Fernando GARCIA-GODOS, Petitioner-Appellant, v. WARDEN, Respondent-Appellee.
Petitioner/Appellant Fernando Garcia-Godos, a counseled federal prisoner who was extradited from Peru to complete service of a 12-year sentence for federal drug offenses, appeals the district court's denial of his 28 U.S.C. § 2241 habeas corpus petition, challenging that extradition. He argues on appeal that the district court erred by finding that the government complied with the rule of specialty,1 as required for proper extradition, when it detained him on a separate charge of escape for only one day and dismissed that charge at the earliest opportunity. He also argues that the district court erred by finding that the government satisfied its obligations under the Extradition Treaty between the United States and the Republic of Peru, U.S.-Peru, July 26, 2001, S. Treaty Doc. No. 107-6 (“Treaty”), and by finding that the Treaty did not bar his extradition to serve a sentence for his federal drug offenses. After reviewing the record and reading the parties’ briefs, we affirm the district court's order denying Garcia-Godos's § 2241 petition.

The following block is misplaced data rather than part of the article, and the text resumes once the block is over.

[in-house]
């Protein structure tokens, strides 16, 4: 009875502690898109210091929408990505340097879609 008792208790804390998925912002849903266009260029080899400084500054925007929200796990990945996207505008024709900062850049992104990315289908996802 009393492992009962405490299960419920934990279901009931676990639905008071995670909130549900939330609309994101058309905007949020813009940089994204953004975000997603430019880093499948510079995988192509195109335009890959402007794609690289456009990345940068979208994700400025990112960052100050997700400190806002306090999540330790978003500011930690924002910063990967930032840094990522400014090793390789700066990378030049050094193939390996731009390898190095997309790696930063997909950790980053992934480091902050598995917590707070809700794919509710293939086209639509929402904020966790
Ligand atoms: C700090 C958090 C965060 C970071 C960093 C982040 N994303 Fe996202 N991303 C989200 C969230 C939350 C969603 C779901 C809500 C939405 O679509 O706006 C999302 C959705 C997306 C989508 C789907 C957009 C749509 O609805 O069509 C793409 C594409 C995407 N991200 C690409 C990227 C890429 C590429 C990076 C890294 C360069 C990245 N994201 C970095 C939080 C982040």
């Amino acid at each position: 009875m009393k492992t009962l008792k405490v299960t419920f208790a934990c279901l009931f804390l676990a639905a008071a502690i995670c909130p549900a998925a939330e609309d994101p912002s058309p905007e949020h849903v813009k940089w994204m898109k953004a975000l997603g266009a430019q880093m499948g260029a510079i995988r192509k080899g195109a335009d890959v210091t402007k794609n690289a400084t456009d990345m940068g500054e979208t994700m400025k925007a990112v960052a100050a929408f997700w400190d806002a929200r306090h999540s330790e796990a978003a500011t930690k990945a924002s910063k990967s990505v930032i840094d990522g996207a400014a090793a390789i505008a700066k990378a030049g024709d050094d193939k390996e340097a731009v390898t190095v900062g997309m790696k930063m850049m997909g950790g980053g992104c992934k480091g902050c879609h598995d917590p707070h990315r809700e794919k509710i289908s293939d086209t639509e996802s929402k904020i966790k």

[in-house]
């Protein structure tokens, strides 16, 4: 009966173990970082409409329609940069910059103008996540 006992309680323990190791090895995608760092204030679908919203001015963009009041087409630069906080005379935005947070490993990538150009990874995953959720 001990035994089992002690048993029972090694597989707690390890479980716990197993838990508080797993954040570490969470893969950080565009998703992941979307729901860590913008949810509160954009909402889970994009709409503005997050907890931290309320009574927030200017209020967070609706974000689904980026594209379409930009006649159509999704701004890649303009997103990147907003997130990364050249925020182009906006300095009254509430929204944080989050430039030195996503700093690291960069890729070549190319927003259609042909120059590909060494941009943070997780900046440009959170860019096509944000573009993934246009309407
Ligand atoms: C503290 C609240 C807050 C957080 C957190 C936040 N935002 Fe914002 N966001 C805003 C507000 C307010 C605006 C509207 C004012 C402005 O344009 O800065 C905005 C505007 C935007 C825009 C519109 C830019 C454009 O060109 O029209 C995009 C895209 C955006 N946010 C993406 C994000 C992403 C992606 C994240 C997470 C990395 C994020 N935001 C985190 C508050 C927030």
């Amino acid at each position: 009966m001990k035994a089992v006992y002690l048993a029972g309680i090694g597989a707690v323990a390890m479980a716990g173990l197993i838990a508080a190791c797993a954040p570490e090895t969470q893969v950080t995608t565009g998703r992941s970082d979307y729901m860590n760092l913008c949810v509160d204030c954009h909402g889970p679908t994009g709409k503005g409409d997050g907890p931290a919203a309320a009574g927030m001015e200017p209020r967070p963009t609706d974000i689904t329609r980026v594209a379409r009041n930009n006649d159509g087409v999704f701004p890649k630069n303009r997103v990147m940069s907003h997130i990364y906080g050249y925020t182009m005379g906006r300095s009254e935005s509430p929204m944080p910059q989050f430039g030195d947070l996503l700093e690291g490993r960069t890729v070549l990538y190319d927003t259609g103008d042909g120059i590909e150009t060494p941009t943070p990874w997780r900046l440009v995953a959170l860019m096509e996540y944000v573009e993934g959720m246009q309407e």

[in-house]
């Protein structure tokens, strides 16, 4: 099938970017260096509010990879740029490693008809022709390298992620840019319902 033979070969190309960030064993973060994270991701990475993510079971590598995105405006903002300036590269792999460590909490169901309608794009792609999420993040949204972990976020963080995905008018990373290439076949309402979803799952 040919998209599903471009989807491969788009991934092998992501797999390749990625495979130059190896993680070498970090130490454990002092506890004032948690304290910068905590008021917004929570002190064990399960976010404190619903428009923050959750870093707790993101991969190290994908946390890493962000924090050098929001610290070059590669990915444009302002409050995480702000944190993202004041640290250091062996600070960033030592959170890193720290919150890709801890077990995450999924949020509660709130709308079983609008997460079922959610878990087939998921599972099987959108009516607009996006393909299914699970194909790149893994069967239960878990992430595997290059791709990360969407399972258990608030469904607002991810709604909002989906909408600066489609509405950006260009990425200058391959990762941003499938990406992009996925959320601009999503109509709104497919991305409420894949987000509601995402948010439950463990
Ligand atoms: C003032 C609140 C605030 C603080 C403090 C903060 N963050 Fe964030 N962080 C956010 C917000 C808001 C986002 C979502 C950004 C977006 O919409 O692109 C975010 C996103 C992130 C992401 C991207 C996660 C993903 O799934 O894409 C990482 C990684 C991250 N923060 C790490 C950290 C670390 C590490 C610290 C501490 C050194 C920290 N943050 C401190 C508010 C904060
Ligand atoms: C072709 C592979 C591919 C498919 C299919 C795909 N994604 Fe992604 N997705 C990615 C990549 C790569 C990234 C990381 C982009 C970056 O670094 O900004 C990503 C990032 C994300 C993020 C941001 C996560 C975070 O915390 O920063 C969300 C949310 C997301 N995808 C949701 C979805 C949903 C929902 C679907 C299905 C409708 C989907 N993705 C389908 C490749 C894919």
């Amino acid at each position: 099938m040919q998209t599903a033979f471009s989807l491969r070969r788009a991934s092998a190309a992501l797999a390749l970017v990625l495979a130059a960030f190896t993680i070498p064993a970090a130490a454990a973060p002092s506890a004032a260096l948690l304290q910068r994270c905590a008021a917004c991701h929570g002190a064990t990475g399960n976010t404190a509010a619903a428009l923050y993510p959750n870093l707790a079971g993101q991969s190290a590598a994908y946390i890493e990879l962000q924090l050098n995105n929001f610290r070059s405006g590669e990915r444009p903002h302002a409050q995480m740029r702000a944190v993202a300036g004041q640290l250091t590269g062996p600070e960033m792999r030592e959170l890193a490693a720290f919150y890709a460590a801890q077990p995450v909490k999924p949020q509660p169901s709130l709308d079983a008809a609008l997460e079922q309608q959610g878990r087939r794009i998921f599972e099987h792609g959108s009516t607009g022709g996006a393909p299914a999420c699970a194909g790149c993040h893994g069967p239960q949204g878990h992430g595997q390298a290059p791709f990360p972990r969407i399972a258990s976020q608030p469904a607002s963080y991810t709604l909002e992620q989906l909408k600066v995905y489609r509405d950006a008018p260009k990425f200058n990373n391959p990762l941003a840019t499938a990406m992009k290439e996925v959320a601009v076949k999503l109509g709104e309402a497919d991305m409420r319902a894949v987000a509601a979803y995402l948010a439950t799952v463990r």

In 1977, a federal grand jury charged Garcia-Godos with conspiracy to import cocaine into the United States and to possess with intent to distribute cocaine, in violation of 21 U.S.C. §§ 846, 952(a), 960(a)(1), 963; importation of cocaine into the United States, in violation of 21 U.S.C. §§ 952(a), 960(a)(1) and 18 U.S.C. § 2; and four counts of possession with intent to distribute cocaine, in violation of 21 U.S.C. § 841(a)(1) and 18 U.S.C. § 2. He pled guilty, and the district court sentenced him to a total of 12 years’ imprisonment. In 2016, the government filed a criminal complaint against Garcia-Godos, charging him with escape from custody, in violation of 18 U.S.C. § 751. The complaint alleged that he had escaped from custody in 1980, and an international investigation had determined that he was residing in Peru. The government asked Peru to provisionally arrest Garcia-Godos pursuant to the Treaty. Subsequently, authorities extradited Garcia-Godos from Peru, and he appeared before a magistrate judge for an initial appearance. At that time, the government moved to dismiss the escape charge, and the magistrate judge granted the motion.